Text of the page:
centers. However, volunteer patients were not selected on the basis of
referrals or walk-ins from the surrounding areas and not referrals except
SJMCH, Bangalore. There is little change in weighted mean prevalence of
HBsAg positivity excluding SJMCH (0.81%) compared to the overall weighted
mean prevalence of HBsAg positivity including SJMCH (0.82%). This sample
of patients screened and enrolled into the study may not be representative
of the prevalence of hepatitis B infection in rural areas but is
representative of the prevalence in urban areas.
The HBsAg rapid screen (Rapid Test Kit ACON
Laboratories Inc, USA) was accurate in 98% of cases when used in a mass
screening program of this nature and may be a cost effective means of
screening pregnant women for HBsAg to identify at risk populations
eligible for immunoprophylaxis of their neonates.
The weighted mean prevalence of HBsAg positivity in our
multi-center prospective study was 0.82%, which is roughly less than one
half of the previously reported point prevalence of HBsAg carrier state in
non tribal populations in India(3). Consequently, the pharmaoeconomics of
imple-menting an immuno-neprophylaxis program consisting of testing all
pregnant mothers for HBsAg status and the administration of HBIG and
recombinant hepatitis B vaccine within 12 hours of delivery to at risk
neonates across the India may roughly be one half the previously estimated
Contributors: All authors contributed to the study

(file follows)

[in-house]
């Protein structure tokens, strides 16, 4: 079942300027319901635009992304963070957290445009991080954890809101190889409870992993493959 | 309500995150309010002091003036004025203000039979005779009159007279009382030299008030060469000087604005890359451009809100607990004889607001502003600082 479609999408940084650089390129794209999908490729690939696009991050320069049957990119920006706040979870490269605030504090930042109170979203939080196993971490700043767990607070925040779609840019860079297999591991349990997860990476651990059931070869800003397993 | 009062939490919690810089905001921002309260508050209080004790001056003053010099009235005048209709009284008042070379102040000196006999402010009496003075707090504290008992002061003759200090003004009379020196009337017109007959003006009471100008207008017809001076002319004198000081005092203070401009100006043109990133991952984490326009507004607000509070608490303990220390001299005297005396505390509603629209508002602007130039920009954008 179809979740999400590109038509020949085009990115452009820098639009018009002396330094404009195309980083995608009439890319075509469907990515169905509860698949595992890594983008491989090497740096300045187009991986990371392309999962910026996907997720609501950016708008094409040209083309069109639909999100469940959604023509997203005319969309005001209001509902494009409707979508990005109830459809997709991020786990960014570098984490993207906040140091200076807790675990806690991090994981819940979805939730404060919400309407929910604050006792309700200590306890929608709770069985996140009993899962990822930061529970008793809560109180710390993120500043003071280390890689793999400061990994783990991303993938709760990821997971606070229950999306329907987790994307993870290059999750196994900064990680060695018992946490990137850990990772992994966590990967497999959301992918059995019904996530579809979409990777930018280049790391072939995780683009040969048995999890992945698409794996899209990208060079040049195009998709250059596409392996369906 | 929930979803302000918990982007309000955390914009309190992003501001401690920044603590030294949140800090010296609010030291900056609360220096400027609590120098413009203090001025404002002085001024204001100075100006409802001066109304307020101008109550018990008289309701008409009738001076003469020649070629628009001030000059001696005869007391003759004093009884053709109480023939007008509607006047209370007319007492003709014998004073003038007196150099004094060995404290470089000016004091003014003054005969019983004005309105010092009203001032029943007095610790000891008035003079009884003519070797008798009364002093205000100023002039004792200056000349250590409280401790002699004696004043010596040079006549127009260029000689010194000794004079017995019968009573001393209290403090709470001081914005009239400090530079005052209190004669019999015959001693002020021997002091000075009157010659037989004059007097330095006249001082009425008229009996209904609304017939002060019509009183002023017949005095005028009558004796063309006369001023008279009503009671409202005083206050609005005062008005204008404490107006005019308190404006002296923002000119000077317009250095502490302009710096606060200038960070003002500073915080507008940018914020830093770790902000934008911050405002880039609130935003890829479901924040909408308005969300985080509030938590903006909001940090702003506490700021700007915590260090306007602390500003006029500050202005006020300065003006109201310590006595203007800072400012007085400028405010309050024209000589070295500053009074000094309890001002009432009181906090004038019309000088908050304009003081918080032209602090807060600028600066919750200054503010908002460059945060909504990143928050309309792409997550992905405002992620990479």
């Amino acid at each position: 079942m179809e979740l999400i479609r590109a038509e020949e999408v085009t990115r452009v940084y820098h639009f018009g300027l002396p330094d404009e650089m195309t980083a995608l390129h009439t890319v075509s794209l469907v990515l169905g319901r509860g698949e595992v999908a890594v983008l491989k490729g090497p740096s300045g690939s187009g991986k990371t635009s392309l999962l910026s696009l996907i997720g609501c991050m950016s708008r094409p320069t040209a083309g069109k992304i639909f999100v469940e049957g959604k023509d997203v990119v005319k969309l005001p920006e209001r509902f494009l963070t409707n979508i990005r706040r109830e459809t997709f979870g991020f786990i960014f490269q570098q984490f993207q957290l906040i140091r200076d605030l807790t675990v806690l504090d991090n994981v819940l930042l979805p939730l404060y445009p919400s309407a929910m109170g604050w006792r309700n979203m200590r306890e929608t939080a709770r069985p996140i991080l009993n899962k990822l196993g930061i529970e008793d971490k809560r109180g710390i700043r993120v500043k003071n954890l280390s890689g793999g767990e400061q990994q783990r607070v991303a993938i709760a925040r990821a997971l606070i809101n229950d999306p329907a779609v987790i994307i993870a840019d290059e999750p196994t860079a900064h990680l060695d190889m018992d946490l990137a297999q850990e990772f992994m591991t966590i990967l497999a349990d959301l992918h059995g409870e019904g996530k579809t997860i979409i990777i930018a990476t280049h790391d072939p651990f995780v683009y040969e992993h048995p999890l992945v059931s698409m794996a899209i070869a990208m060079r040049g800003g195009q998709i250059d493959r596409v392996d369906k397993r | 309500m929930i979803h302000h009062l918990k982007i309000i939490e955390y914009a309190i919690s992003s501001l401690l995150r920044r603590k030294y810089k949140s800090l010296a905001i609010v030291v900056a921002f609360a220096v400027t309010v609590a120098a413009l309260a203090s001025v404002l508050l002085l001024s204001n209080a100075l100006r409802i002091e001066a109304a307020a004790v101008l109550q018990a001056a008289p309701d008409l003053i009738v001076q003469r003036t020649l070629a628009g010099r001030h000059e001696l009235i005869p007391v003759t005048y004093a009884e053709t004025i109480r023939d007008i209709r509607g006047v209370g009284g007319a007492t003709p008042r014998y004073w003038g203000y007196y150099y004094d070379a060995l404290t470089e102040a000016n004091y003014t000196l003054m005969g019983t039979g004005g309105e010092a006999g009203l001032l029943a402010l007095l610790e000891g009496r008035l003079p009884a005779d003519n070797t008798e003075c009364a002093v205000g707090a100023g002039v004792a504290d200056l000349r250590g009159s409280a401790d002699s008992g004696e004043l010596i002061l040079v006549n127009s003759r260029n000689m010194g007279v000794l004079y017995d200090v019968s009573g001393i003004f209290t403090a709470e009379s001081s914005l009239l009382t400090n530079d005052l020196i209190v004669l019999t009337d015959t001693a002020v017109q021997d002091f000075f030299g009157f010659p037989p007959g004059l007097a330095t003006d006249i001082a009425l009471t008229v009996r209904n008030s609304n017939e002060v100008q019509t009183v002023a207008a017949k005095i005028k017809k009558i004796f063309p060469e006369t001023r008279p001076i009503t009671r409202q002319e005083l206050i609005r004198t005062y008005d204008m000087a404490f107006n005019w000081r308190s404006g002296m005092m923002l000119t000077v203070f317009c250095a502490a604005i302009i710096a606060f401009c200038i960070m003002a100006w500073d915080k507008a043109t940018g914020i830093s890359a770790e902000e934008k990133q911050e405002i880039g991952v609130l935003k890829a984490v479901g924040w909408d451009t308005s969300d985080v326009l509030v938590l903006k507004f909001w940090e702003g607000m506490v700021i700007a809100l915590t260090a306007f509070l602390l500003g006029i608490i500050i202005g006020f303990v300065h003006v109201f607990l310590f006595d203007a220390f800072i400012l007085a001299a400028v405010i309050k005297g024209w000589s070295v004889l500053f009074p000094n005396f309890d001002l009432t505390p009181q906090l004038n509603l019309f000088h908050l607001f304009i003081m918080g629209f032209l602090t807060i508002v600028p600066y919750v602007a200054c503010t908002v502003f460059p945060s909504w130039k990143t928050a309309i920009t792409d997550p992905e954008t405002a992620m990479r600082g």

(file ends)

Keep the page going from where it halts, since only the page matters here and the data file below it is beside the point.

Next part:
design, concept, literature search, data analysis and drafting of the
Funding: Cangene Corporation, Winnipeg, Manitoba,
Competing interests: Cangene Corporation provided
study grant to the participating 15 tertiary care hospitals in India.
All the investigators contributed greatly to the
successful completion of this large clinical trial and the principal
authors wish to recognize the team for this large scale screening effort
and collection of the epidemiological data reported above (Annexure).
1. India Pediatric Hepatitis B
Immunoprophylaxis Study Group: K Srivastava, King George Medical
College, Lucknow; D Gandhi, Government Medical College, Baroda; J
Mondkar, LTM Medical College and General Hospital, Sion, Mumbai; S
Bhat, St John’s Medical College and Hospital, Bangalore; A Bavdekar,
Kem Hospital, Pune; P D’Souza, Goa Medical College, Panaji, Goa; P
Maiya, MS Ramaiah Medical College and Hospital, Bangalore; D
Balpande, India Gandhi Medical College, Nagpur; Dr. Shivananda,
Bangalore Medical College and Vanivilas Hospital, Bangalore; Dr
Shanti Mandowara, RNT Medical College, Udaipur, India.
2. India Obstetric Hepatitis B
Immunoprophylaxis Study Group: M Sanghamita, Calcuta Medical
College, Kolkata; G Devi, Nilofer Hospital, Hyderabad; D
Bandyopandhyay, NRS Medical College, Kolkata; S Gopalan, PGIMER,
Chandigarh; P Naphade, BJ Medical College, Pune; V Das, King George
Medical College, Lucknow; L Chauhan, Government Medical College,
Baroda; V Badhwar, LTM Medical College, Sion, Mumbai; A Mhaskar, St
John’s Medical College and Hospital, Bangalore; R Otiv, KEM
Hospital, Pune; P Nevrekar, Goa Medical College, Panaji, Goa; U Devi,
MS Ramaiah Medical College and Hospital, Bangalore, India.
3. Cangene Corporation (Winnipeg, Manitoba,
Canada) Hepatitis B Immunoprophylaxis Study Group: M Genereux, C
Hall, C Sinclair, J Dixit, P Sadri and D Jain.
What This Study Adds?
• The Hepatitis B carrier state prevalence in
women attending antenatal clinics in tertiary hospitals in urban
areas in India is less than 1%.